The big question now is whether the Fed will raise rates a 17th consecutive time to 5.25% on June 29 when the FOMC gathers for the fourth meeting of this year. Based on the strong economic reports for January, more and more analysts are expecting a 17th rate hike in late June. On Friday, for example, Lehman Brothers raised its Fed Funds target from 5% to 5.5%.
However, if the economy slowed modestly in February, as the early reports suggest, and if growth is somewhat subdued in March, as I expect, then there is a very good chance that the rate hiking cycle ends either with the March 28 increase or the May 10 increase.
FYI, the yield curve was as follows as of Friday: 3-month T-bill 4.60%; 2-year T-note 4.75%; and 10-year T-note at 4.69%. To me, those numbers read “FLAT” but we will no doubt continue to hear warnings about the inverted yield curve. Certainly, the Fed will be watching the yield curve closely as it makes its policy decisions in the weeks and months just ahead.
BCA’s Latest Thinking
In a nutshell, the editors at BCA believe that the economy is going to slow down this year after surprising on the upside for the last several years. They believe that three primary factors – falling home prices, high energy prices, and the need to increase savings – will result in a modest reduction in consumer spending, which will result in a modest slowdown in economic growth over the next 2-3 quarters.
While the editors believe that the US economy is still in the midst of a “long-wave upturn” which could last another decade or so, they believe that the three factors noted above (plus others such as rising short-term interest rates) will cause the US economy to take a breather this year. While they don’t put an exact number on it, they do say they expect growth to moderate to a level below 3% in the months ahead.
BCA does not believe we are headed for a recession this year or next year. They merely believe that we will experience a period of slower than expected economic growth over the next 2-3 quarters. In this scenario, the editors believe that inflation will slow down, and the Fed will not have to raise the Fed Funds rate above 5% later this year.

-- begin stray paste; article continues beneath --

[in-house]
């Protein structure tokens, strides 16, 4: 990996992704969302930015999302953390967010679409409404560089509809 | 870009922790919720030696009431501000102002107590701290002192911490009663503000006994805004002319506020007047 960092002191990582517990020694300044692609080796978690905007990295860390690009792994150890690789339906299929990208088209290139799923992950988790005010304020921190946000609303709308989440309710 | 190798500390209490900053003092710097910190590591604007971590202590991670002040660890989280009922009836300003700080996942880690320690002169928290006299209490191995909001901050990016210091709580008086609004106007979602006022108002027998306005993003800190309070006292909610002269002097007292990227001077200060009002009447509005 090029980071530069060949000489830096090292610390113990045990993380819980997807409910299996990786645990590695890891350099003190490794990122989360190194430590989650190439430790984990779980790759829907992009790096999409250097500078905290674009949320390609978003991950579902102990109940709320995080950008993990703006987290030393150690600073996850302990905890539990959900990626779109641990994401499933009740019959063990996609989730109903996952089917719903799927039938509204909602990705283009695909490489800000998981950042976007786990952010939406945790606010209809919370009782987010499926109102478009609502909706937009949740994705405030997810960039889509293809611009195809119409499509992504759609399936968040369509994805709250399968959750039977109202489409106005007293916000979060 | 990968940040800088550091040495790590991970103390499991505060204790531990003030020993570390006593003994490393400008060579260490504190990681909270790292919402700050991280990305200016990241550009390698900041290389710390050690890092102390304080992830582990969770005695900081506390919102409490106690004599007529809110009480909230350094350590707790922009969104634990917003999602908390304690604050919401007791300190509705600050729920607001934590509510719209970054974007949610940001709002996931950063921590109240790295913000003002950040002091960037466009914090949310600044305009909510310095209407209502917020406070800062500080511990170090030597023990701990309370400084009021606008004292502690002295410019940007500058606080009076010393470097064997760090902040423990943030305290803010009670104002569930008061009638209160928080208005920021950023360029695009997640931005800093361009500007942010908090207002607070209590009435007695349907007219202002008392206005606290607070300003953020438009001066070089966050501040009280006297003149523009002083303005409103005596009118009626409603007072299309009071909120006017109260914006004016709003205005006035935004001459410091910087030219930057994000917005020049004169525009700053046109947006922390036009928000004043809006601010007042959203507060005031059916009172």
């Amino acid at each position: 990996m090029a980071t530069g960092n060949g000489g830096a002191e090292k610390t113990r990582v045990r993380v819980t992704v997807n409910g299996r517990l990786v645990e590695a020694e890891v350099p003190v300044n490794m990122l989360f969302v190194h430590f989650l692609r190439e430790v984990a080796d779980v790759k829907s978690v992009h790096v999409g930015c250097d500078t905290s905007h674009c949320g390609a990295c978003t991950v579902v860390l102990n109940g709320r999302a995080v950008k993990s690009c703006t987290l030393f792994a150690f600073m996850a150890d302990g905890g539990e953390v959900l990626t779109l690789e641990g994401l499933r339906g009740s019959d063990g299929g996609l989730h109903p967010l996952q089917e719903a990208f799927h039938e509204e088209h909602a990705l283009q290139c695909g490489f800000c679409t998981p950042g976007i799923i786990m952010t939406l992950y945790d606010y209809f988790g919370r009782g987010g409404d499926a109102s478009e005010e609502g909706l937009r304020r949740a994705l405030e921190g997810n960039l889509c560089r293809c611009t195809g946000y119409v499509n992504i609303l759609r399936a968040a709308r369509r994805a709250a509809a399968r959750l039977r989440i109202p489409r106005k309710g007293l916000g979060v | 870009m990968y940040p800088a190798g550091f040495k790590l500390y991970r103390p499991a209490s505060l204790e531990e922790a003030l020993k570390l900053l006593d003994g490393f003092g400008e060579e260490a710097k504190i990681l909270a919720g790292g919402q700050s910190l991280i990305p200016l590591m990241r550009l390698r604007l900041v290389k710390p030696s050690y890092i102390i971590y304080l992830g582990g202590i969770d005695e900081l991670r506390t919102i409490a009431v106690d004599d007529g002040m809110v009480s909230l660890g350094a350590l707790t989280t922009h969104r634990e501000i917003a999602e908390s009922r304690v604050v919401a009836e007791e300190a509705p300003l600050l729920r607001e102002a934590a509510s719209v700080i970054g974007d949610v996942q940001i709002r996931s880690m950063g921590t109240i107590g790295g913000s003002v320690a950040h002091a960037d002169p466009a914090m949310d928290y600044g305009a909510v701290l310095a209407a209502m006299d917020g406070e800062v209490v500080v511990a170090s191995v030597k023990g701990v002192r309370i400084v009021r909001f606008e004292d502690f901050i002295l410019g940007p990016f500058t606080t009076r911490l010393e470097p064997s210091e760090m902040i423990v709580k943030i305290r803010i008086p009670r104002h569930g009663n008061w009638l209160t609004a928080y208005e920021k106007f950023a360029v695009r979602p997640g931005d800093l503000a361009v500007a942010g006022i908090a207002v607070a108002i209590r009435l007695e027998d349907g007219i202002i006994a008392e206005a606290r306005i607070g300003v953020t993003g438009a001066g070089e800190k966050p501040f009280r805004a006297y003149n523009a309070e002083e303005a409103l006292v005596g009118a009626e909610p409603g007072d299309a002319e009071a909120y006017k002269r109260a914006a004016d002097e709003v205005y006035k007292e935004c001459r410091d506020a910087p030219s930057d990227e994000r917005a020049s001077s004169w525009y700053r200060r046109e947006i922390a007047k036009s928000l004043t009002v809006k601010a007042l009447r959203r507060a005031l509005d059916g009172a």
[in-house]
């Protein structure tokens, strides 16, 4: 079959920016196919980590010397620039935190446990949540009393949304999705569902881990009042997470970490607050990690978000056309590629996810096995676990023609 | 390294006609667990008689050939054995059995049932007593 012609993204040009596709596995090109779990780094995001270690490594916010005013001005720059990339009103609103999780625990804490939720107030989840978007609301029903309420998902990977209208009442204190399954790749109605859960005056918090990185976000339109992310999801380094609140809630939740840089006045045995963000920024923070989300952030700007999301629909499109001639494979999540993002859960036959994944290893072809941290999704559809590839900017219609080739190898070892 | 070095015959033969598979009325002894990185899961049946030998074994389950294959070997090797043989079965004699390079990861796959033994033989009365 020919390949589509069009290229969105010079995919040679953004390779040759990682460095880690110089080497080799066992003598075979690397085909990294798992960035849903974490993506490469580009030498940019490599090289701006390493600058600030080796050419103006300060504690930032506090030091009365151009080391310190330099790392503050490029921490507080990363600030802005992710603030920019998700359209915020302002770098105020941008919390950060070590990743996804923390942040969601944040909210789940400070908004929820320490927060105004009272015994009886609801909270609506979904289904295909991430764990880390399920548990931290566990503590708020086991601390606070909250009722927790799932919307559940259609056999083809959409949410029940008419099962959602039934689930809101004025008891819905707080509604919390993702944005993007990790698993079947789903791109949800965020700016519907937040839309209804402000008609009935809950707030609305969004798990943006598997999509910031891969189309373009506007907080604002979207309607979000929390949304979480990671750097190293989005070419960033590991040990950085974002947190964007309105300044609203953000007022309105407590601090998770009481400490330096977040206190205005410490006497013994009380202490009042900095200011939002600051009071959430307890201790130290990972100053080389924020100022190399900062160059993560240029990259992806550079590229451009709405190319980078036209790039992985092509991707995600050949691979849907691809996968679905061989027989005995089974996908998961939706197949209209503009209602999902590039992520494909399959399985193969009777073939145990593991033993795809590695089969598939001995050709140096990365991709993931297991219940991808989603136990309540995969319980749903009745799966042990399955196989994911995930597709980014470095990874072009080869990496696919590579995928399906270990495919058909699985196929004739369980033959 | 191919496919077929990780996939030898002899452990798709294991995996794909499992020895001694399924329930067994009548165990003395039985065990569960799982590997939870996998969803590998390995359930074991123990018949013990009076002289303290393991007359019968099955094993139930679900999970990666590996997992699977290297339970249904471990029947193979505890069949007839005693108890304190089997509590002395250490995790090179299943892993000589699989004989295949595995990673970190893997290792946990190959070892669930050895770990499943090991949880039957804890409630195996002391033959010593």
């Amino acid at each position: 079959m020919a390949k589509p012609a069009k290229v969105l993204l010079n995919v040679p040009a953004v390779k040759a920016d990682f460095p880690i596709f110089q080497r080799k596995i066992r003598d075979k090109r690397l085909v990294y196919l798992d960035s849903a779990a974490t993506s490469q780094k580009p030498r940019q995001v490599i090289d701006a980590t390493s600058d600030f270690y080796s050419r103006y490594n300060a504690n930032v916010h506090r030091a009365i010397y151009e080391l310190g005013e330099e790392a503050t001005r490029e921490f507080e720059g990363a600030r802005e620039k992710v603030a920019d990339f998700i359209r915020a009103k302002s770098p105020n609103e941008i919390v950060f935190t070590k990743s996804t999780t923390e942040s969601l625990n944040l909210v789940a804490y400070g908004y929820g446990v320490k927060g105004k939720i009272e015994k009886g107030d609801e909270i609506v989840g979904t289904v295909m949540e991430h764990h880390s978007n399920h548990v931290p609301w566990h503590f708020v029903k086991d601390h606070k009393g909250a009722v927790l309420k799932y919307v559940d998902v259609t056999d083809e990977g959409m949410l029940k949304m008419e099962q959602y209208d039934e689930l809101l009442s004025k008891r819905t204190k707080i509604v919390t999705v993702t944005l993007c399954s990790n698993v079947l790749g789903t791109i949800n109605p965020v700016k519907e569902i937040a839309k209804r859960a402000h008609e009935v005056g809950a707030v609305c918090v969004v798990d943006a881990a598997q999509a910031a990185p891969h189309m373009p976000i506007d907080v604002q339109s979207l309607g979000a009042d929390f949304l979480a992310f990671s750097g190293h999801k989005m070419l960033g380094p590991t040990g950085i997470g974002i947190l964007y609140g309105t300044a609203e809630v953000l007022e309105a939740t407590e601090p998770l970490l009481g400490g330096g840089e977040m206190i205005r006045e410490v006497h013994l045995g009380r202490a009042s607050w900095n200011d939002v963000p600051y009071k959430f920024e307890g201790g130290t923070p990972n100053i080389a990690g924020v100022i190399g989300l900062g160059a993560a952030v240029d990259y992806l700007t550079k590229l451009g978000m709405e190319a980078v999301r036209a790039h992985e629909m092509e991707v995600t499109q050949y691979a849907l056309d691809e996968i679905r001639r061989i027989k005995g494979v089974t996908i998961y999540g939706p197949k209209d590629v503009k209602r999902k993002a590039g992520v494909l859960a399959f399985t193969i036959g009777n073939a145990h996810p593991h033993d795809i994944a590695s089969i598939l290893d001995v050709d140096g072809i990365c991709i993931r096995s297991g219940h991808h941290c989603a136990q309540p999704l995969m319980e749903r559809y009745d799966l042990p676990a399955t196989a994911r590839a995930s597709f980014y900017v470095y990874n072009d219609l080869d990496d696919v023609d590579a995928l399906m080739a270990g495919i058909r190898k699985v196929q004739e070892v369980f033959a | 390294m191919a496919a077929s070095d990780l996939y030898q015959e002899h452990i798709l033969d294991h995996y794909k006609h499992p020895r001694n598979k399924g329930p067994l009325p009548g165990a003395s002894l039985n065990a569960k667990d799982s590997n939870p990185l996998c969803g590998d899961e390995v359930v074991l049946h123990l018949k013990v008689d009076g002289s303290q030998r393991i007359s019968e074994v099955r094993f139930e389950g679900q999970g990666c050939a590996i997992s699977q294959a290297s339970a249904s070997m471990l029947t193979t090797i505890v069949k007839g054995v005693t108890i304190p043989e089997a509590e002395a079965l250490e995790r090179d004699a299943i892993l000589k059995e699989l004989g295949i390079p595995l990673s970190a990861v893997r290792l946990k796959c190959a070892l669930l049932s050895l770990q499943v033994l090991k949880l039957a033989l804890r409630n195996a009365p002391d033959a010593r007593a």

BCA expects the bull market in equities to continue this year, but they do not believe that returns will be exciting. They use the word “grind” to describe the likely pattern in the stock markets, with lots of ups AND downs along the way to moderately higher prices overall. BCA believes that equities will outperform bonds in 2006, and as a result, they recommend slightly higher than average holdings of stocks and lower than average holdings of bonds. They say:
“… as long as we are correct that the Fed will soon put a halt to rate increases, then the odds are good that equity prices will grind their way higher over the course of the year. It probably will not be a great year for returns, but stocks should beat both bonds and cash, warranting a modestly overweight position.”
BCA believes the US dollar will resume its long-term downtrend in the months ahead. BCA says:
“The dollar outlook will be driven by expectations about the relative performance of the U.S. economy and by the relative stance of monetary policy. On both grounds, it is reasonable to expect the dollar to decline. There is increasing optimism about the growth outlook for Japan and the Euro zone, and expectations about the U.S. are likely to be revised down in the months ahead.”
I would suggest that the US dollar peaked last November, and the strength we have seen since late January has presented another short-selling opportunity.
The Need For “Absolute Returns”
For over a year, I have been emphasizing “absolute returns,” investment programs and funds with the potential to make money in up OR down markets. If BCA is correct, we’re in for another very volatile stock market again this year. The stock markets may well go modestly higher this year, but as we’ve already seen, the ride will likely be a wild one!